Canada’s ambassador to the United States, Kirsten Hillman, summed up part of the Western world’s feelings about this week’s inauguration of Joe Biden as U.S. president in the language of diplomats. The new administration will be more predictable, she said in a television interview this weekend, and there will be more “policy alignment” with Canada.
In other words: Phew. The world can expect less chaos. Diplomats such as Ms. Hillman no longer have to wonder if the next tweet will shake their country’s economy, or its sense of security.
Yet there is another more insecure feeling in Ottawa and many other capitals, which comes from an unanswered question: Can Mr. Biden restore U.S. global leadership?
Mr. Biden has signalled that he sees working with allies and rebuilding global trust as key priorities. As a symbol, he plans to issue orders to rejoin some of the international arrangements that Mr. Trump left, such as the Paris climate accord, immediately after his inauguration on Wednesday. He has talked about working with allies to confront China.
But a look at the fenced-off streets of a heavily guarded Washington on Inauguration Day might raise doubts about the new president’s ability to muster his divided country to any kind of global leadership.
Outside the United States, four years of Donald Trump created a thirst for American leadership that many countries probably never expected to feel. Mr. Trump threatened South Korea that he’d withdraw a missile-defence system that defends the country against North Korean attacks. He threatened Canada he’d destroy its economy if it didn’t renegotiate the North American free-trade agreement.
Mr. Trump mistrusted any partnership for dealing with any other country, or any issue. He didn’t care for alliances or rules-based international systems. Yet most of his allies, like Canada, count on them, and counted on the U.S. to make them work.
So as Mr. Biden takes office, building up trust with allies isn’t just about holding hands or philosophical notions. It will affect how countries like Canada deal with real issues, such as coping with a rising China.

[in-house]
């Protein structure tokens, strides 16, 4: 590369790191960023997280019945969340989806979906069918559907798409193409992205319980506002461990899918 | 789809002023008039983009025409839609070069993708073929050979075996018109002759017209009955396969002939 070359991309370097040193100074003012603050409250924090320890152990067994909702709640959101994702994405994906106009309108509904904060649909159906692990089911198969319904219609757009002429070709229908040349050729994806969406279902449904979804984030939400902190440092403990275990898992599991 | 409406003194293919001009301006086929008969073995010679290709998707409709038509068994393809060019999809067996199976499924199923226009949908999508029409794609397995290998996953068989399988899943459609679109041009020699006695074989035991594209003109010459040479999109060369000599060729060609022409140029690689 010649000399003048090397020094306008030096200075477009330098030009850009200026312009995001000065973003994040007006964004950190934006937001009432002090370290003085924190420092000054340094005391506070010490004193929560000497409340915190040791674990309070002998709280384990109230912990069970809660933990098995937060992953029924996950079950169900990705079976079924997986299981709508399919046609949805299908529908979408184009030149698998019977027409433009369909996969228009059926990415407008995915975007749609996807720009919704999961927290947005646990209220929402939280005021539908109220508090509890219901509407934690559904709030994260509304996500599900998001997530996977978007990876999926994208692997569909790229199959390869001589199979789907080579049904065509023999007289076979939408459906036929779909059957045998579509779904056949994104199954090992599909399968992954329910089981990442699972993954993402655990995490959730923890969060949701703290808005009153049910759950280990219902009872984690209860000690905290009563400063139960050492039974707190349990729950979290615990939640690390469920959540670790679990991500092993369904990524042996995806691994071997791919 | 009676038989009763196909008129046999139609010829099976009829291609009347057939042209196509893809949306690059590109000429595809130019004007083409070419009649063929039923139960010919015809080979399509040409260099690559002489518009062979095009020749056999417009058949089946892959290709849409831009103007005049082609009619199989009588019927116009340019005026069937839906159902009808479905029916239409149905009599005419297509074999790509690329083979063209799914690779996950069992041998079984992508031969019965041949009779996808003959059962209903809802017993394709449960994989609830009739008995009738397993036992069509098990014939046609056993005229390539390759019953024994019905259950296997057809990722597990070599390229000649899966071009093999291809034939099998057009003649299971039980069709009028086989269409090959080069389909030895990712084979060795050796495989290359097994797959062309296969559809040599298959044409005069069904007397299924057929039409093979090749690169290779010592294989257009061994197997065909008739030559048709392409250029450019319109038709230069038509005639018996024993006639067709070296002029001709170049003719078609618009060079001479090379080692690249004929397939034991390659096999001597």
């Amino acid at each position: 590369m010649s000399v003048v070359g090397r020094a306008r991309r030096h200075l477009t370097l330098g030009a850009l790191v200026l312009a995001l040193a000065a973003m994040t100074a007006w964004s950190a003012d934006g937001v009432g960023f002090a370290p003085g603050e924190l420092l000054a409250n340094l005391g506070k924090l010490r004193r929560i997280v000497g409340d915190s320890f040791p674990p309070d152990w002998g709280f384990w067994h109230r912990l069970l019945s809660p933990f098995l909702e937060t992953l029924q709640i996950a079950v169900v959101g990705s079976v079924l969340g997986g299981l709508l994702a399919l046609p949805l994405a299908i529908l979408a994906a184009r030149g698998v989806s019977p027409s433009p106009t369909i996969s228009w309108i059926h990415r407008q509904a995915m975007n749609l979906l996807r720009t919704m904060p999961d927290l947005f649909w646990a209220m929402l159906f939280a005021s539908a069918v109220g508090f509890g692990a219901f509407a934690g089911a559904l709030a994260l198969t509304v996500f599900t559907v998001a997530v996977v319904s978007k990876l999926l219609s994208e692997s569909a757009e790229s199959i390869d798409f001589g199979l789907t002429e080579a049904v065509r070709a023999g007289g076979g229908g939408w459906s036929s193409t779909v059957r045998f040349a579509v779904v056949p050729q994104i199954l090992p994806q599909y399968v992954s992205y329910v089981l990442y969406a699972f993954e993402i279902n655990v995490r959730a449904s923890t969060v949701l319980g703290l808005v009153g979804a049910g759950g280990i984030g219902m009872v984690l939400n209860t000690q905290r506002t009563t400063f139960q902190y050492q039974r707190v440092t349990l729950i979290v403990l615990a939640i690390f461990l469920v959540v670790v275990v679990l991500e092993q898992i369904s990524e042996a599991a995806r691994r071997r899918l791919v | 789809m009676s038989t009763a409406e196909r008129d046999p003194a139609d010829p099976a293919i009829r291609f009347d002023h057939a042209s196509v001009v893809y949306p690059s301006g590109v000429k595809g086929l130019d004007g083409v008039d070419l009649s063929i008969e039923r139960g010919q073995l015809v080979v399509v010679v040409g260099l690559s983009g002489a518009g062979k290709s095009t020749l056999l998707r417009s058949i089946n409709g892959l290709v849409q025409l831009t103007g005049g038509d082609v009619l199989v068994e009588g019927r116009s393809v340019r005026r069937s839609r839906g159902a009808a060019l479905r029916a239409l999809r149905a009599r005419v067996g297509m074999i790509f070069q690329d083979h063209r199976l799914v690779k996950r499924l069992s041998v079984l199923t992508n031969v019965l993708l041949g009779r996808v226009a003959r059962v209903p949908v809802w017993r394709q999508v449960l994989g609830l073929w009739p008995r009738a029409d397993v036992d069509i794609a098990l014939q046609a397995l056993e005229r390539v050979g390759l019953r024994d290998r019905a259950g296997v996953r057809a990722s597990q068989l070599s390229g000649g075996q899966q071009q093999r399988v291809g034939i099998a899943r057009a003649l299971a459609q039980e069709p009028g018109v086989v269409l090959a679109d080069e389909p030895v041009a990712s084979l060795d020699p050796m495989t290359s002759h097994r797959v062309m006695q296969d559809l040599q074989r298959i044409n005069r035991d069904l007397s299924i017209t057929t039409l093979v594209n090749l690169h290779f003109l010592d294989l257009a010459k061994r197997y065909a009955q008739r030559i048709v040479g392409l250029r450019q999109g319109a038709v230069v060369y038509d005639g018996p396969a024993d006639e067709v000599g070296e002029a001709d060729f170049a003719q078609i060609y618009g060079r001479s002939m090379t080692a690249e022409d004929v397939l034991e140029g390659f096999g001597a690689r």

Justin Trudeau’s government, for example, is waffling over trying to put together some kind of new China policy, ostensibly a tougher, realpolitik approach to a country that uses trade levers as rewards and punishment, and has imprisoned Canadians Michael Kovrig and Michael Spavor as retaliation for arresting a Huawei executive on U.S. charges.
A lot of other countries – European Union members, Australia, South Korea, Japan – have similar concerns, so they are watching for a change in Canadian China policy. And Canada, like a lot of those countries, is waiting to see what Mr. Biden does.
The president-elect’s team has talked about working with democratic allies to ensure China follows global rules. But some of those allies have to harbour doubts about whether the U.S. is now an inconstant ally. Or whether the new president, leading a divided domestic polity through pandemic and recession, can expend political capital on global leadership.
China is an example. There is now a bipartisan consensus in Washington that China is a strategic rival. But there’s no coherent consensus on how to deal with China on trade, let alone any mechanism that would make U.S. allies think there is a system they would be protected from China exerting economic power.
What will Mr. Biden do? Mr. Trump gummed up the World Trade Organization’s appeals because he thought they were unfair, and struck up a bilateral negotiation with China, imposing tariffs and demanding Beijing address trade balance.
Mr. Biden hasn’t been clear about what he’d do about trade with China, or how he might involve allies in dealing with China on trade. But it’s hard to imagine he will spend the political capital of his first year in office on revamping global trade rules, which raises dangerous domestic disputes.
The prospects for the revival of U.S. global leadership under Mr. Biden depend on whether it is possible to lead the divided United States anywhere.
Mr. Trump dominated U.S. politics for four years with assertions that foreigners were taking Americans for suckers, and that every alliance was just part of the swindle. Mr. Biden is a rare president coming into office who actually has to make the case that the U.S. should aspire to global leadership – at a time when so many of his allies wish he would.
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